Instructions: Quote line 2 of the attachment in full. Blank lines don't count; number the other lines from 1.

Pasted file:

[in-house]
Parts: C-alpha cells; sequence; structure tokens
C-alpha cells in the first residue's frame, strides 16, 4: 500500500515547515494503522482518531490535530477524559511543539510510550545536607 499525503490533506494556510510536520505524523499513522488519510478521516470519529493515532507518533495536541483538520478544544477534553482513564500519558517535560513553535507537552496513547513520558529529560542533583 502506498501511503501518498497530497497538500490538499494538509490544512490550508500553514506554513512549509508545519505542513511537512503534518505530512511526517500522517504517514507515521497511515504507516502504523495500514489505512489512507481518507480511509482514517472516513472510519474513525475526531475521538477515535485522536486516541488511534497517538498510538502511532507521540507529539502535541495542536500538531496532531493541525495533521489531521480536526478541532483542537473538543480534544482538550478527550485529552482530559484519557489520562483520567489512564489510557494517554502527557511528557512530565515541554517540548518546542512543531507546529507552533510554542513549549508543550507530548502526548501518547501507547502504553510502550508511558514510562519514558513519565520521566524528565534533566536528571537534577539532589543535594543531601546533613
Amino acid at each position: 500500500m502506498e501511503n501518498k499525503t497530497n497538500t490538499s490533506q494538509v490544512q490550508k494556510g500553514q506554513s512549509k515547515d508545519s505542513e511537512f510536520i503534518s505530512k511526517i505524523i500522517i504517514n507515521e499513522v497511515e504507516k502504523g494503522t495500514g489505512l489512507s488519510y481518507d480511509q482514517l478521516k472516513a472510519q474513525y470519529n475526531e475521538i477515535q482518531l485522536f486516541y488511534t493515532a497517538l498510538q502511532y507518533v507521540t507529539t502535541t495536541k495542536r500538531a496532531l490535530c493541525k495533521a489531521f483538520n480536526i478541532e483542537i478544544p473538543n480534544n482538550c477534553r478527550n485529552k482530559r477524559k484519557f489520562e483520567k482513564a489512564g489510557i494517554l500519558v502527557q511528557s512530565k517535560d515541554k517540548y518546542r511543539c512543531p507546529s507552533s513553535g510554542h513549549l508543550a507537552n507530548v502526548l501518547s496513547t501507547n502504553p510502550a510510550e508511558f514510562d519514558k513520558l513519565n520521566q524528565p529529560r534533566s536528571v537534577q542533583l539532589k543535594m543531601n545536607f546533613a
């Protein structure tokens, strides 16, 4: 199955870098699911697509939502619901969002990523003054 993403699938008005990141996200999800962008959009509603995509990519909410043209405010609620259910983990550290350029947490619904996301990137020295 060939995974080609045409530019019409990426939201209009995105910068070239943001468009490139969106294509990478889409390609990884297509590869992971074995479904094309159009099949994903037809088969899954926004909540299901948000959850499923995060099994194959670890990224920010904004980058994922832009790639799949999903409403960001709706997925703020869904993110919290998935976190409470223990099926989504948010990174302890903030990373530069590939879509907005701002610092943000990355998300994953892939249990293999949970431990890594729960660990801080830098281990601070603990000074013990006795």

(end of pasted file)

Parts: C-alpha cells; sequence; structure tokens